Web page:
The occupational structure of late Imperial China, 1736-1898
Van de Ven, Hans
Wrigley, E. A.
University of Cambridge
Doctor of Philosophy (PhD)
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Yang, C. (2020). The occupational structure of late Imperial China, 1736-1898 (Doctoral thesis). https://doi.org/10.17863/CAM.50491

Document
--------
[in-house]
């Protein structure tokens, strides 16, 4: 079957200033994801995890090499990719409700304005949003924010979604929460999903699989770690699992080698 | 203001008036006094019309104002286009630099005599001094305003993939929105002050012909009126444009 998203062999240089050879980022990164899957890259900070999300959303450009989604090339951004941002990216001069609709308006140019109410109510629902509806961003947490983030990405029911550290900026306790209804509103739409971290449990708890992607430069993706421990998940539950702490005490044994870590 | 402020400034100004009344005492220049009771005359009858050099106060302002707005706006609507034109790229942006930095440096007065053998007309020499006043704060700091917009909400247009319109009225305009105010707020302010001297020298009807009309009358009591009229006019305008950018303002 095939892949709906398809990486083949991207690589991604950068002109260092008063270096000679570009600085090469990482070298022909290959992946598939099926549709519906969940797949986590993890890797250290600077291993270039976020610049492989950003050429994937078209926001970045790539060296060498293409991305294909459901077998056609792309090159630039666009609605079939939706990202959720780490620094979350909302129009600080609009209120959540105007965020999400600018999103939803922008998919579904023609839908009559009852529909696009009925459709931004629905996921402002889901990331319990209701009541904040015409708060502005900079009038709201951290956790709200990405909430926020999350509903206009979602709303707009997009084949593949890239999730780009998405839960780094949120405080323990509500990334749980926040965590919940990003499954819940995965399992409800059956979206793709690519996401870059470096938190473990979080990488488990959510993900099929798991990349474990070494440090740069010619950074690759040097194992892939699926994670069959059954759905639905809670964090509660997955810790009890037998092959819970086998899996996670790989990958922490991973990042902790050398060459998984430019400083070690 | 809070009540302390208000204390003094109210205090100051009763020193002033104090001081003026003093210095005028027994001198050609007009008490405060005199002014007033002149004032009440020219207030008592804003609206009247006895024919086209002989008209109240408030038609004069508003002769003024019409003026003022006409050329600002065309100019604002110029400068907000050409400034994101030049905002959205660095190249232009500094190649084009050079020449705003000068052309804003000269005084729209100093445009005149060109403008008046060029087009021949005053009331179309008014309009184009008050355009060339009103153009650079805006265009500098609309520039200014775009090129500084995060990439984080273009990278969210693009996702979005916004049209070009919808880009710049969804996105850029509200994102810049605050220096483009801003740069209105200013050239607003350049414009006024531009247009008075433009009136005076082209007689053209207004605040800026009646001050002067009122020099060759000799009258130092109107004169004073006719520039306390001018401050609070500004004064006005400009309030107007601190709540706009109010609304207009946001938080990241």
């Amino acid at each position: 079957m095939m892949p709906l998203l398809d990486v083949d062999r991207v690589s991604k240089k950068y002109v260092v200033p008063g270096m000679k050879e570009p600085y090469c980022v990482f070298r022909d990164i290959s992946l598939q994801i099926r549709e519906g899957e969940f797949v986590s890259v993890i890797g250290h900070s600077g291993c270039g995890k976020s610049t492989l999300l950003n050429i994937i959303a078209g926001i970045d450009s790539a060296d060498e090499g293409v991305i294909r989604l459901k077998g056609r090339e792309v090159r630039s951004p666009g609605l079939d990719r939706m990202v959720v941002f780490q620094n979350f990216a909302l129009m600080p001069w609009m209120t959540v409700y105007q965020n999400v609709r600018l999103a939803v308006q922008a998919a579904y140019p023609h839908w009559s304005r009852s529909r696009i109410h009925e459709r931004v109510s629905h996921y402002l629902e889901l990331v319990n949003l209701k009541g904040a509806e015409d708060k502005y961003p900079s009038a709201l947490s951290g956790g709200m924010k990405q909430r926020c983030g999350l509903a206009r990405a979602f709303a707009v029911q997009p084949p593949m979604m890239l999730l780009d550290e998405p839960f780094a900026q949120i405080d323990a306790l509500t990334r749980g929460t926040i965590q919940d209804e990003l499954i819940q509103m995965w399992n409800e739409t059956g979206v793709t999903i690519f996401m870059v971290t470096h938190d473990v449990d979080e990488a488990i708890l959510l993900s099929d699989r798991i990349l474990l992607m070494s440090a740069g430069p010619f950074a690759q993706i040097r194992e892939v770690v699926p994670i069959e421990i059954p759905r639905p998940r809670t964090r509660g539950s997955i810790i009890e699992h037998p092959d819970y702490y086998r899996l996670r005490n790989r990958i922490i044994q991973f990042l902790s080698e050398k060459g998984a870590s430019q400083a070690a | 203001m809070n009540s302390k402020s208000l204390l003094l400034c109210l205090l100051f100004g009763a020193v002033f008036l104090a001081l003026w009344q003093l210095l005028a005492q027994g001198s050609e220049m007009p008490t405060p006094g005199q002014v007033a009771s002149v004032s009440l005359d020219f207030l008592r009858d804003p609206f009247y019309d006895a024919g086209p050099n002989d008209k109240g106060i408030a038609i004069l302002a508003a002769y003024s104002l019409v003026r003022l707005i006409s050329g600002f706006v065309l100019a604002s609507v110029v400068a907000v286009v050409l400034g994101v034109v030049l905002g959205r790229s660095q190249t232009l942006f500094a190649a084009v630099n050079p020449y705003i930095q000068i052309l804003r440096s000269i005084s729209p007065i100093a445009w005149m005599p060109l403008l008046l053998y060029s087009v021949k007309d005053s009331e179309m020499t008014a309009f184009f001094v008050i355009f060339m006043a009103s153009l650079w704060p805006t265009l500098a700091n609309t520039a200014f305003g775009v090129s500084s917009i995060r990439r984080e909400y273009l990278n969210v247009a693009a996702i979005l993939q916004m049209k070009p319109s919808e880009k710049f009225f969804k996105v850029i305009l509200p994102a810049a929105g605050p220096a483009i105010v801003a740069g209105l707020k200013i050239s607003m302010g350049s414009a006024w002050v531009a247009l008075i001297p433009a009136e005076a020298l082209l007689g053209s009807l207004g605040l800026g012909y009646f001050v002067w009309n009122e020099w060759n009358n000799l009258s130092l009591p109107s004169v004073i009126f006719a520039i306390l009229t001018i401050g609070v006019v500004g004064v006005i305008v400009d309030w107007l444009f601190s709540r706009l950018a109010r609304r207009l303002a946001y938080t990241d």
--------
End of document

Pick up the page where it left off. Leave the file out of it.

The research described in this thesis was carried on while I held a research scholarship from the China Scholarship Council, research grants from the Ellen McArthur Fund, the Prince Consort Fund, the Members History Fund, the Peterhouse Research Fund, the Universities' China Committee in London, a dissertation fellowship from the Chiang Ching-Kuo Foundation, and a New Researcher Prize from the Economic History Society.